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Monday, June 10, 2024

How to turn your apartment into a home

Tips from a recently mooved-in student

 

By MAYA KORNYEYEVA — mkornyeyeva@ucdavis.edu

 

Often, a blank canvas is seen as daunting and perhaps even overwhelming. The amount of empty space requires quite a bit of imagination to conceptualize, and then lots and lots of patience and hard work to bring into fruition. When I moved into my new apartment in Davis this summer, I felt all those feelings associated with staring at a blank canvas.

I had just a few things with me — my bed, my desk, some kitchen supplies, some clothes and a box of sentimental objects. Now, I just needed to figure out how to arrange them. Initially, this wasn’t so difficult, but when I finished putting everything away my room looked bare and a little sad: it’s as if I just put some random stuff in an empty space and convinced myself it was fine.

Over the course of the next few weeks, I worked diligently to ensure that my apartment felt less like an assortment of storage rooms and more like a lived-in home — a place where I could feel comfortable and rely on to bring up my mood after a rough day of classes. Here are a few tips that really created an impact on my interior space, and which I believe made all the difference in generating a cozy and warm atmosphere in my new apartment.

 

  1. Add some indoor plants: With the off-white walls and the gray carpet, my apartment was initially quite devoid of color: almost like those “sad beige toys” that everyone is advertising nowadays. After walking though Trader Joe’s for the first time this fall quarter and noticing the glorious display of plants in all colors and sizes, I couldn’t help but take a few with me. The second my Monstera entered the living room, I felt my spirit lift. My small pink rose and assortment of fresh herbs followed, and soon the space was brimming with vegetation. Many indoor plants like the Monstera, Golden Pothos and Snake Plant require minimal maintenance, which makes them perfect for busy college students balancing their school/work schedules.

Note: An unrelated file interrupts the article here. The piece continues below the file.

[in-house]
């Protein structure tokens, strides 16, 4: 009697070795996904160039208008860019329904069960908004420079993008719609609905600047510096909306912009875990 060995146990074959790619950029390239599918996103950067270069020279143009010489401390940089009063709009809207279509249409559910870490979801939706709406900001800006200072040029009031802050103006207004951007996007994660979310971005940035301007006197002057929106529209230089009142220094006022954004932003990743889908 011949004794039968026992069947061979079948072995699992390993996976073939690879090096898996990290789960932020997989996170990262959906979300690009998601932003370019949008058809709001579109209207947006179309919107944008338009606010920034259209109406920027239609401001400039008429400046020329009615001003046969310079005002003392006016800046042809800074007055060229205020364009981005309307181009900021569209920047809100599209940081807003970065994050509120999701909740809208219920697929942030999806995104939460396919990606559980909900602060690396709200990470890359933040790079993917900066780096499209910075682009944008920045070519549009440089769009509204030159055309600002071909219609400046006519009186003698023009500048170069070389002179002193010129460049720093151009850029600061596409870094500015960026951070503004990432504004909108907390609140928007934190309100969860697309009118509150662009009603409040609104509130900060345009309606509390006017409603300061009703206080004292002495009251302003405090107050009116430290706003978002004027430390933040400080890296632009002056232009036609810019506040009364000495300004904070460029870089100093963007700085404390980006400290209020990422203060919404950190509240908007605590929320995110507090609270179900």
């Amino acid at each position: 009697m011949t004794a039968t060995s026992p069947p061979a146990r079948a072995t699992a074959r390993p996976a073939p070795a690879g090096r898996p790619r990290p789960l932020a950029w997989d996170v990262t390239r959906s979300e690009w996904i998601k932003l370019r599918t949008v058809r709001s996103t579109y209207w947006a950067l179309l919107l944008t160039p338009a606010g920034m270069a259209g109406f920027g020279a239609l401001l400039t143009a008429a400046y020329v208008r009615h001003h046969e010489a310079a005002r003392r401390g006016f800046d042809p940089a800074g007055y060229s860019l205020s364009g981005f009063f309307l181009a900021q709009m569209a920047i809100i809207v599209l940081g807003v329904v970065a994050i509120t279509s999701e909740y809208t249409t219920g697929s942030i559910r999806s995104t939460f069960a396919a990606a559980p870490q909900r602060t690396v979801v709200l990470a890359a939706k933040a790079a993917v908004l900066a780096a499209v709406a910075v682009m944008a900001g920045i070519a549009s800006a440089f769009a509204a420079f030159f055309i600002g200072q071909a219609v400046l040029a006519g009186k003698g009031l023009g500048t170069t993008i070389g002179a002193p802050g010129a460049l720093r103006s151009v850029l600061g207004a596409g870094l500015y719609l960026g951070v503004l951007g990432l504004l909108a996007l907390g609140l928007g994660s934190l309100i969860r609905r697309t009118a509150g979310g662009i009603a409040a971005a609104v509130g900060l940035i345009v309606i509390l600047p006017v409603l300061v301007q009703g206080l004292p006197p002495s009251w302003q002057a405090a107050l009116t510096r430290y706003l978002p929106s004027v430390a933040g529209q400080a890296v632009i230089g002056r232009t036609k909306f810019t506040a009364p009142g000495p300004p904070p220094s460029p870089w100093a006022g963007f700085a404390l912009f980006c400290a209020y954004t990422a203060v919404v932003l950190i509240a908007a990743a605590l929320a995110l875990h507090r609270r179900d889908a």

1. Fill up the wall space: Walls are an important part of your apartment not just because they hold up the ceiling (duh), but also because they can hold paintings, posters, calendars, cards, photographs and almost anything else you can think of. These additions to an interior space add so much life to your room and can showcase some of your personality. Whether it’s a poster of your favorite band, a collection of quotes from your friends, a massive painting, a wall mirror, a hanging shelf or even LED lights, optimizing and designing the vertical dimension of your apartment is crucial to creating a room that is curated to you.

 

  1. Add some decor: My third and final tip is to keep an eye out for interesting objects and/or pieces of furniture. Facebook Marketplace is a great tool to use if you’re looking for cheap, second-hand household items, and often there are some real gems hidden among the old mini fridges and dusty pans. For instance, I recently collected a tall corner shelf for my living room, which proudly holds my wifi router and a miscellaneous assortment of books and gadgets. Not only is it functional for storage, it’s also an unusual piece of furniture that sparks curiosity and conversation amongst my houseguests. Similarly, I also tracked down a gorgeous tinted-glass bowl, now filled with fruits and sitting pretty on the kitchen counter. The bottom line is, don’t hoard unnecessary items; instead, collect a few pieces here and there that tell stories and add contrast to the bountiful Ikea furniture already present.

 

I hope these recommendations help make the “blank canvas” of your new apartment or dorm room feel less intimidating, and perhaps a little more like a creative adventure. Just have fun with it, and in no time your residence will start feeling more like a home.

 

Written by: Maya Kornyeyeva — mkornyeyeva@ucdavis.edu

 

Disclaimer: The views and opinions expressed by individual columnists belong to the columnists alone and do not necessarily indicate the views and opinions held by The California Aggie.

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